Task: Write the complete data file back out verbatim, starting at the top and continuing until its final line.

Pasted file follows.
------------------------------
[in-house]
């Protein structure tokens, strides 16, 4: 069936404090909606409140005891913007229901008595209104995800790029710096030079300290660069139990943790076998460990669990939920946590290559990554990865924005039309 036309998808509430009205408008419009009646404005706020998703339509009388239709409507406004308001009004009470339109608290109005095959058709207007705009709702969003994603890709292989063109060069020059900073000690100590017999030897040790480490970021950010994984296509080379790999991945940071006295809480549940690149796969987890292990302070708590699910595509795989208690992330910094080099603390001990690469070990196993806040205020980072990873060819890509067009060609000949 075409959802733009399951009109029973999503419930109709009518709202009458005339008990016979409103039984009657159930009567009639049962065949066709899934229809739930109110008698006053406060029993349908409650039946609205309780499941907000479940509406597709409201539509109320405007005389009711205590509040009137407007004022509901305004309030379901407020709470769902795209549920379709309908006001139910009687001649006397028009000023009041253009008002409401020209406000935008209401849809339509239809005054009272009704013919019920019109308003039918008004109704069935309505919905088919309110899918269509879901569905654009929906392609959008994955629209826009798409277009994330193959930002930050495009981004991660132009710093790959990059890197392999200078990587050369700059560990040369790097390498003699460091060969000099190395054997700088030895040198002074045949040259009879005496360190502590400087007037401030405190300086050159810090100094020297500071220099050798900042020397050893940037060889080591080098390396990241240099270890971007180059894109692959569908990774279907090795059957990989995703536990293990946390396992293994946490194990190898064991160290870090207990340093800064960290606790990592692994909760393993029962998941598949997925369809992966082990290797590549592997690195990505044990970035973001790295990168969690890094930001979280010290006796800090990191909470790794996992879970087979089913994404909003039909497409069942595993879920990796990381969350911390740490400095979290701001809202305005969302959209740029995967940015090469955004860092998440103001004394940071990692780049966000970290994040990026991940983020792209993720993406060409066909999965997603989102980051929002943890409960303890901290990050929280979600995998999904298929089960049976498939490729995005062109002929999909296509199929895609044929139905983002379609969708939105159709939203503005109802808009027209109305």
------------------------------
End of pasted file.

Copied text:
[in-house]
């Protein structure tokens, strides 16, 4: 069936404090909606409140005891913007229901008595209104995800790029710096030079300290660069139990943790076998460990669990939920946590290559990554990865924005039309 036309998808509430009205408008419009009646404005706020998703339509009388239709409507406004308001009004009470339109608290109005095959058709207007705009709702969003994603890709292989063109060069020059900073000690100590017999030897040790480490970021950010994984296509080379790999991945940071006295809480549940690149796969987890292990302070708590699910595509795989208690992330910094080099603390001990690469070990196993806040205020980072990873060819890509067009060609000949 075409959802733009399951009109029973999503419930109709009518709202009458005339008990016979409103039984009657159930009567009639049962065949066709899934229809739930109110008698006053406060029993349908409650039946609205309780499941907000479940509406597709409201539509109320405007005389009711205590509040009137407007004022509901305004309030379901407020709470769902795209549920379709309908006001139910009687001649006397028009000023009041253009008002409401020209406000935008209401849809339509239809005054009272009704013919019920019109308003039918008004109704069935309505919905088919309110899918269509879901569905654009929906392609959008994955629209826009798409277009994330193959930002930050495009981004991660132009710093790959990059890197392999200078990587050369700059560990040369790097390498003699460091060969000099190395054997700088030895040198002074045949040259009879005496360190502590400087007037401030405190300086050159810090100094020297500071220099050798900042020397050893940037060889080591080098390396990241240099270890971007180059894109692959569908990774279907090795059957990989995703536990293990946390396992293994946490194990190898064991160290870090207990340093800064960290606790990592692994909760393993029962998941598949997925369809992966082990290797590549592997690195990505044990970035973001790295990168969690890094930001979280010290006796800090990191909470790794996992879970087979089913994404909003039909497409069942595993879920990796990381969350911390740490400095979290701001809202305005969302959209740029995967940015090469955004860092998440103001004394940071990692780049966000970290994040990026991940983020792209993720993406060409066909999965997603989102980051929002943890409960303890901290990050929280979600995998999904298929089960049976498939490729995005062109002929999909296509199929895609044929139905983002379609969708939105159709939203503005109802808009027209109305």